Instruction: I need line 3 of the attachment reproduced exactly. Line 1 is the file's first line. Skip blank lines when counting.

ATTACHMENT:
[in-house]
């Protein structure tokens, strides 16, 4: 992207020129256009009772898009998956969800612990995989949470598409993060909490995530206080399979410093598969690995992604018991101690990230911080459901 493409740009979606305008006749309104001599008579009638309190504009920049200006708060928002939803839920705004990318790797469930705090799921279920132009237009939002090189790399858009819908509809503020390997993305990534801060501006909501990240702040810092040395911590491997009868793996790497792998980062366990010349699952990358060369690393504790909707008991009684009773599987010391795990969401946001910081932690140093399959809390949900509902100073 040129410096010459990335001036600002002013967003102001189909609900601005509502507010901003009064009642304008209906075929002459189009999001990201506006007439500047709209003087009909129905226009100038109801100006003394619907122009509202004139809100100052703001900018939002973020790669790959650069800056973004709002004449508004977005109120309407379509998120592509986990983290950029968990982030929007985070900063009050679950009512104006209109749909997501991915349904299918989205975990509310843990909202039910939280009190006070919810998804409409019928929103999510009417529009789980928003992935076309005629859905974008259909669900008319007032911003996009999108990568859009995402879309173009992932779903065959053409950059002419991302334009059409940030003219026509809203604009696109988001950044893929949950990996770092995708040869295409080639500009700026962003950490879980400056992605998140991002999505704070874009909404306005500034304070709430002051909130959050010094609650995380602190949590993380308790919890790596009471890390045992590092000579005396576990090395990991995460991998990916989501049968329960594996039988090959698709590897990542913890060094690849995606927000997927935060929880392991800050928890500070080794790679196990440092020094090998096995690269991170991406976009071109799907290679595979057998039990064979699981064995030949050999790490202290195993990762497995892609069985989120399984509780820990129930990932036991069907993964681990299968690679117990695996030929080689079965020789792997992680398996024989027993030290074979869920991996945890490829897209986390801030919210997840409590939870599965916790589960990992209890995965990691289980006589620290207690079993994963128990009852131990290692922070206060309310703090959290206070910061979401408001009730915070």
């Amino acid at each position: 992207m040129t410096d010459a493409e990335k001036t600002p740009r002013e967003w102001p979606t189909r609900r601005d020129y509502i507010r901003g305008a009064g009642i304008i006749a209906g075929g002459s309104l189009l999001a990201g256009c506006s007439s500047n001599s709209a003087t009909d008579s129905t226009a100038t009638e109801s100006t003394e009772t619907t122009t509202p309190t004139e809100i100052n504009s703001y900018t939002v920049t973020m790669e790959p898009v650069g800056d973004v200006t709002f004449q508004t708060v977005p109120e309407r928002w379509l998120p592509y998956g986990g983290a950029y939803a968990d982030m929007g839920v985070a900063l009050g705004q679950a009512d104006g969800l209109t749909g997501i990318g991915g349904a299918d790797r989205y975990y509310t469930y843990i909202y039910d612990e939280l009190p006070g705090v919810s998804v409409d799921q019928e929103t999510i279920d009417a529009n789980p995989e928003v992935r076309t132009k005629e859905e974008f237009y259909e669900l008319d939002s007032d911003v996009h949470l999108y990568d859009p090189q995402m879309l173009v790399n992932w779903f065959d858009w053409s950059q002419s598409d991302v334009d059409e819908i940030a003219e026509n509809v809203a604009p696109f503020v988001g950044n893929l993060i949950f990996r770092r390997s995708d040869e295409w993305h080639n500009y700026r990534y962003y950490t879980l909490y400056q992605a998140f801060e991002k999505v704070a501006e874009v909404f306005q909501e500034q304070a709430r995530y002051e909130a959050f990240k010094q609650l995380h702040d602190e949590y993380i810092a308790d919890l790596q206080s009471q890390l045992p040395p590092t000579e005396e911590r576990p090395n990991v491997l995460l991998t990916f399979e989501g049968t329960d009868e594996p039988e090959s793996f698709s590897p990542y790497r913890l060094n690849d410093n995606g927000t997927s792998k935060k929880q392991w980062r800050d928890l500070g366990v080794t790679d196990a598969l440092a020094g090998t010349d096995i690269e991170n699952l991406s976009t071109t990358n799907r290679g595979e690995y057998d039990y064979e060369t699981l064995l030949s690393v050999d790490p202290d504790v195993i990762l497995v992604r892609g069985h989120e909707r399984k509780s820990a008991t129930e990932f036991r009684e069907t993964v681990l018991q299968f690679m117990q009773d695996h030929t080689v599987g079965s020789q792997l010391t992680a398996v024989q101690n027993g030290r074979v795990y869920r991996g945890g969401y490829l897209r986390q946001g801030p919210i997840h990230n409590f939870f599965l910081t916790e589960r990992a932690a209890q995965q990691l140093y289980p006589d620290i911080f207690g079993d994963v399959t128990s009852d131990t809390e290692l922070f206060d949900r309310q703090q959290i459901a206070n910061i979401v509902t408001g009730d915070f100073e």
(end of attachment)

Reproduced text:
């Amino acid at each position: 992207m040129t410096d010459a493409e990335k001036t600002p740009r002013e967003w102001p979606t189909r609900r601005d020129y509502i507010r901003g305008a009064g009642i304008i006749a209906g075929g002459s309104l189009l999001a990201g256009c506006s007439s500047n001599s709209a003087t009909d008579s129905t226009a100038t009638e109801s100006t003394e009772t619907t122009t509202p309190t004139e809100i100052n504009s703001y900018t939002v920049t973020m790669e790959p898009v650069g800056d973004v200006t709002f004449q508004t708060v977005p109120e309407r928002w379509l998120p592509y998956g986990g983290a950029y939803a968990d982030m929007g839920v985070a900063l009050g705004q679950a009512d104006g969800l209109t749909g997501i990318g991915g349904a299918d790797r989205y975990y509310t469930y843990i909202y039910d612990e939280l009190p006070g705090v919810s998804v409409d799921q019928e929103t999510i279920d009417a529009n789980p995989e928003v992935r076309t132009k005629e859905e974008f237009y259909e669900l008319d939002s007032d911003v996009h949470l999108y990568d859009p090189q995402m879309l173009v790399n992932w779903f065959d858009w053409s950059q002419s598409d991302v334009d059409e819908i940030a003219e026509n509809v809203a604009p696109f503020v988001g950044n893929l993060i949950f990996r770092r390997s995708d040869e295409w993305h080639n500009y700026r990534y962003y950490t879980l909490y400056q992605a998140f801060e991002k999505v704070a501006e874009v909404f306005q909501e500034q304070a709430r995530y002051e909130a959050f990240k010094q609650l995380h702040d602190e949590y993380i810092a308790d919890l790596q206080s009471q890390l045992p040395p590092t000579e005396e911590r576990p090395n990991v491997l995460l991998t990916f399979e989501g049968t329960d009868e594996p039988e090959s793996f698709s590897p990542y790497r913890l060094n690849d410093n995606g927000t997927s792998k935060k929880q392991w980062r800050d928890l500070g366990v080794t790679d196990a598969l440092a020094g090998t010349d096995i690269e991170n699952l991406s976009t071109t990358n799907r290679g595979e690995y057998d039990y064979e060369t699981l064995l030949s690393v050999d790490p202290d504790v195993i990762l497995v992604r892609g069985h989120e909707r399984k509780s820990a008991t129930e990932f036991r009684e069907t993964v681990l018991q299968f690679m117990q009773d695996h030929t080689v599987g079965s020789q792997l010391t992680a398996v024989q101690n027993g030290r074979v795990y869920r991996g945890g969401y490829l897209r986390q946001g801030p919210i997840h990230n409590f939870f599965l910081t916790e589960r990992a932690a209890q995965q990691l140093y289980p006589d620290i911080f207690g079993d994963v399959t128990s009852d131990t809390e290692l922070f206060d949900r309310q703090q959290i459901a206070n910061i979401v509902t408001g009730d915070f100073e």